EU foreign ministers heard the European Commission's presentation on a new package yesterday. Dick Spring, the Irish Republic's foreign minister, said the funds, due next month, would be 'substantial and additional' to what the EU already spends. Douglas Hurd, the Foreign Secretary, said Jacques Delors, President of the Commission, 'was wholly supportive'.
Northern Ireland is already to receive pounds 900m of structural funds over six years as one of Europe's poorest regions, plus cash for regional co-operation between the North and the Republic. The EU has also decided to increase its contribution to the International Fund for Ireland, taking it to pounds 45m over three years. If, however, the ceasefire holds and a lasting peace seems set, the EU intends to commit new money.
This would have several aims, say British and Irish officials: to help the integration of the divided economy, rebuild shattered urban areas, improve communications, boost training and education and lift tourism. Mr Hurd was at pains to play down suggestions that it would be used to destroy the peace lines between the two communities, saying this was a matter for Sir Patrick Mayhew, Secretary of State for Northern Ireland, and the Belfast authorities.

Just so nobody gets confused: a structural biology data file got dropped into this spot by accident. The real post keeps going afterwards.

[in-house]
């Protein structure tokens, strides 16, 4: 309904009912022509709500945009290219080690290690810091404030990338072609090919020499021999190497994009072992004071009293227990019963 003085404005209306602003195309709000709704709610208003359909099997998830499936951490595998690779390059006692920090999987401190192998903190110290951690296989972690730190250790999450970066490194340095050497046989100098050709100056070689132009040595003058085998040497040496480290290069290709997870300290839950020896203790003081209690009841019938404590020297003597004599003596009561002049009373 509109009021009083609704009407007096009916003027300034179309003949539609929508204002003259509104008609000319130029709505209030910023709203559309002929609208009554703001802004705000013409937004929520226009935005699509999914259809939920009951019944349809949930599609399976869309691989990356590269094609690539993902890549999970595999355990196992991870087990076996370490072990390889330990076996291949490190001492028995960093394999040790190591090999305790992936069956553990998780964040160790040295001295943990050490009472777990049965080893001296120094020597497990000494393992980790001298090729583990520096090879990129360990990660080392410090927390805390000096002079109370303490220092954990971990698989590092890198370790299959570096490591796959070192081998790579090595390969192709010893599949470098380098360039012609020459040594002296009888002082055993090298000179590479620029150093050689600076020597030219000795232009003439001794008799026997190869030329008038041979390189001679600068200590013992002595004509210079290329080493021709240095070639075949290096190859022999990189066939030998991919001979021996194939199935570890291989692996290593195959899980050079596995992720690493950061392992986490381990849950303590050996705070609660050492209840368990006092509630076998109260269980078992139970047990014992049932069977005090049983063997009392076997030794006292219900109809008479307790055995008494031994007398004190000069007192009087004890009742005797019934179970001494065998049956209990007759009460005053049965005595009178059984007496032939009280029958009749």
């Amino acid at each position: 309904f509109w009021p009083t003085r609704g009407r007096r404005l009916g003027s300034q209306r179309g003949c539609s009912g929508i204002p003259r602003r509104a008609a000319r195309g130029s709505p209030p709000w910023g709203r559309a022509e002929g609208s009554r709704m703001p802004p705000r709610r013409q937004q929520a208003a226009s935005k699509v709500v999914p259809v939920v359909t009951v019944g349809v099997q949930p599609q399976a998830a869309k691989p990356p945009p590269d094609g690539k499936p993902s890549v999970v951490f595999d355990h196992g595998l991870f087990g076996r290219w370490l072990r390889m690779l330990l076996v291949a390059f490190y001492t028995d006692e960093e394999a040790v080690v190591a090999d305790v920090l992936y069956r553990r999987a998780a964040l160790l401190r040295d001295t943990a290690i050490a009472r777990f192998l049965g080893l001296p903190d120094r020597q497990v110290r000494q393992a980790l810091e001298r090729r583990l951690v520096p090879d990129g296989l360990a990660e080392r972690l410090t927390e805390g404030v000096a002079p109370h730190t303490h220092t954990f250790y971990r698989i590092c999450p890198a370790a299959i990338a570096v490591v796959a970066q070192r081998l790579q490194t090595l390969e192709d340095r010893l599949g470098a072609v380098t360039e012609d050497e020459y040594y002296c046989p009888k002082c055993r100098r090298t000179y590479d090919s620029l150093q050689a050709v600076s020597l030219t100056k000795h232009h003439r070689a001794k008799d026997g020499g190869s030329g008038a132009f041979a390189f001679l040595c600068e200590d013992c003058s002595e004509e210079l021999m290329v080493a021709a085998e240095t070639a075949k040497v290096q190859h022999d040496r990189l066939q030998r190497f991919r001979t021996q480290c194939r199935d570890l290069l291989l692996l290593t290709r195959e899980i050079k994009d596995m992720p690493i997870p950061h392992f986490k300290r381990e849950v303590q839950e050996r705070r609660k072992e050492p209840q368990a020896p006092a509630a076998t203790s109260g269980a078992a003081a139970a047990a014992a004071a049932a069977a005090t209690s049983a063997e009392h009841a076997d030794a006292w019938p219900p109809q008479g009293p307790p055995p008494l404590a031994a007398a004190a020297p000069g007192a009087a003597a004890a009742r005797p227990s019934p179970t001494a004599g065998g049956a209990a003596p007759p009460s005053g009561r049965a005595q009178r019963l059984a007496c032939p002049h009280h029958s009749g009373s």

Both sides refused to discuss a figure, emphasising that it was more important to build the programmes first and attach cash later. However, the figure at which the British and Irish are aiming is understood to be about pounds 150m over five years.
At the moment the Commission is talking about pounds 10m- pounds 15m a year, according to diplomats, who say that the larger figure is 'an ambition'. They emphasise the difficulties in finding new cash, given the pressures on the EU's budget from farm spending, eastern Europe and other sources, but they recall that Portugal won a larger sum for its textile industry as the price of signing up for the Gatt deal.
The United Kingdom and the Irish Republic point to different objectives for the cash, for political reasons. The UK highlights urban regeneration, to benefit the citizens of Belfast and Londonderry, and people from both communities. The Irish Republic points to linkages between the two economies, which one study says could increase north-south trade by 400 per cent. One possible project is a new university - officials say the EU would want a high-profile gesture 'with a European flag' on it.
British officials concede privately that the cash could help to cushion the economic impact of a reduction in the military and security presence. Peace would bring an economic upturn as new investment boosted employment, but there would be a short-term economic loss, they say.
There is concern that the issue should be handled sensitively, partly because nobody wants the package to be a let-down. But there is also concern that if the project is seen as the integration of Ireland by the EU, it could be discredited in the eyes of Unionists.Reuse content